Elizabeth Foster: Islamic Art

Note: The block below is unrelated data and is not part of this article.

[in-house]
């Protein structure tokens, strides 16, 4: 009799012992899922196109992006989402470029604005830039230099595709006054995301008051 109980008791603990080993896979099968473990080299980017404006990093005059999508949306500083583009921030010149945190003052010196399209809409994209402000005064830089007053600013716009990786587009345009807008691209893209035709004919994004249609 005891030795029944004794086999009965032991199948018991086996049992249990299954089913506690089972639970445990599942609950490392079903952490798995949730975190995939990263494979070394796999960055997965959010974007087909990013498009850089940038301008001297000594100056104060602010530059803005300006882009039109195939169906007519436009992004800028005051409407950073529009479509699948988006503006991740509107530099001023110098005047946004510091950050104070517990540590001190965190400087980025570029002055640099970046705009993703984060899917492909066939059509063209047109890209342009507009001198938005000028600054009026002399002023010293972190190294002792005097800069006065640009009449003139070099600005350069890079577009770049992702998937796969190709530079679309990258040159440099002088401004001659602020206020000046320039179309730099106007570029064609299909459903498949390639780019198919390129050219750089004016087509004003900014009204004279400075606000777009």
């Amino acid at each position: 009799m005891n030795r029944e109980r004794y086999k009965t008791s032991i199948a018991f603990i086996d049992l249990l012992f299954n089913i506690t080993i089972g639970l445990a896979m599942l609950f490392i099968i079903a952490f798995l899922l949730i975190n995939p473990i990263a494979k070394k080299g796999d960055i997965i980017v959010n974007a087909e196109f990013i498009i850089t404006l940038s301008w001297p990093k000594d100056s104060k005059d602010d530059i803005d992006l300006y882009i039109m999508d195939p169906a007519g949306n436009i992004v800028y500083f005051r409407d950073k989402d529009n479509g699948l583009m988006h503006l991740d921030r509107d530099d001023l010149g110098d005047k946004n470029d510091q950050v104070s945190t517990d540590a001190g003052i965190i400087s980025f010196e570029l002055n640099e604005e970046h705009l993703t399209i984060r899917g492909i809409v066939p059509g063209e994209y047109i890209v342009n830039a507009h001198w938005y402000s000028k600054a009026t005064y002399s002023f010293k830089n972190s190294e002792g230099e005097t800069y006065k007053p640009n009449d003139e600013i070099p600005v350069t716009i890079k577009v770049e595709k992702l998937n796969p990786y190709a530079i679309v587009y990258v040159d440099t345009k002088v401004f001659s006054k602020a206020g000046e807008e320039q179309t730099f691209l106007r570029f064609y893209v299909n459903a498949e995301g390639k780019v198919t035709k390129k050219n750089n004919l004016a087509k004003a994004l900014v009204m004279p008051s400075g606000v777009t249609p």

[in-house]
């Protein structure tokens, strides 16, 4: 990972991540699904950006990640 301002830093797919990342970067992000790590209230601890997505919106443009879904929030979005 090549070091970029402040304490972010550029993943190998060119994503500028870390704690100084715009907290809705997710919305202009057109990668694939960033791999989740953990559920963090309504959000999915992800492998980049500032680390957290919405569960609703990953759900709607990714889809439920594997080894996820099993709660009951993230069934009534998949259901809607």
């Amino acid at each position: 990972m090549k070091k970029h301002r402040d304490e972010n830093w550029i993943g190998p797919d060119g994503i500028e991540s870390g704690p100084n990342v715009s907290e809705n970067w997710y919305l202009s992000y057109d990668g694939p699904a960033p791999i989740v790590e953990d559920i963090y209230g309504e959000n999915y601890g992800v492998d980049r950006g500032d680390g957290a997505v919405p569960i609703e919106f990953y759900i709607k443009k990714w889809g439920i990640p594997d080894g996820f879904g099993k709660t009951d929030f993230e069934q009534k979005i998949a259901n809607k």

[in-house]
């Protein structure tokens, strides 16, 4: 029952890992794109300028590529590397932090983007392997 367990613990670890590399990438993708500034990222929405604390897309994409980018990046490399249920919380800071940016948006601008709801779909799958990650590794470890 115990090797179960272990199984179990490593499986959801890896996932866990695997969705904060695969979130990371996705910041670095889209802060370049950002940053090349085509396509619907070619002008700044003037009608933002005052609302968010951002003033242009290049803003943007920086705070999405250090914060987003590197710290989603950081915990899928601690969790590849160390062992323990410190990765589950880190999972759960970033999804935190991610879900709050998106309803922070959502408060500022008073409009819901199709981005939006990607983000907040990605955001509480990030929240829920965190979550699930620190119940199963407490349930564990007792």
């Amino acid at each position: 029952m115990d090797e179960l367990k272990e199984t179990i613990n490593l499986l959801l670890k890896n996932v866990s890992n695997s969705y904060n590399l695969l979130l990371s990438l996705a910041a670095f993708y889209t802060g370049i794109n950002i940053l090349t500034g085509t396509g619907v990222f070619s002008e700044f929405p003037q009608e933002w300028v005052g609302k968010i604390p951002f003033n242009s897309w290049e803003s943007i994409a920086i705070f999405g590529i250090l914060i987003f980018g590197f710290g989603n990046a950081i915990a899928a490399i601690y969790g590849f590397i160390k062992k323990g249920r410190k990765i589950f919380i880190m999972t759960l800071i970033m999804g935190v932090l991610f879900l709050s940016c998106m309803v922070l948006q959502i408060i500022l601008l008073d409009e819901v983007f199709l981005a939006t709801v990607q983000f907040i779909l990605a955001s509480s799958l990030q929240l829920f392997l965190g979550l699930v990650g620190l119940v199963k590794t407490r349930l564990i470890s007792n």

Using mosques, specifically the Ka’bah that is described in depth in the writing by Titus Burkhardt, as a basis upon which one judges Islamic art, there are both huge discrepancies and huge similarities. Mosques, supremely the Ka’bah, are defined by their material void, for despite the often intricate exterior, inside there is little to nothing as decoration. While upon first glance at the exhibit, the intricacy and ornateness inherent in these objects may seem a complete contradiction, the empty Ka’bah and the ornate art of Islam both separately yet similarly encapsulate the Islamic approach to art. Considering the omnipotence and omnipresence of God, the seamless connection of Qur’anic verse, both calligraphically and ornamentally, represent the idea that all art is part of a universal being. Such relationship between Islamic visual and architectural arts is described by Burckhardt in saying, “One could even say, without risk of false generalization, that Islamic art has no other content. It is so because Islamic art is above all, as is all Islamic spirituality, a witness to or a contemplation of Divine Unity” (Burkhardt 507). It is for this that both the ornate paintings and jewelry and the emptiness of a mosques interior are connected. Both are directly using God as not only inspiration, but, almost exclusively, as a source of content.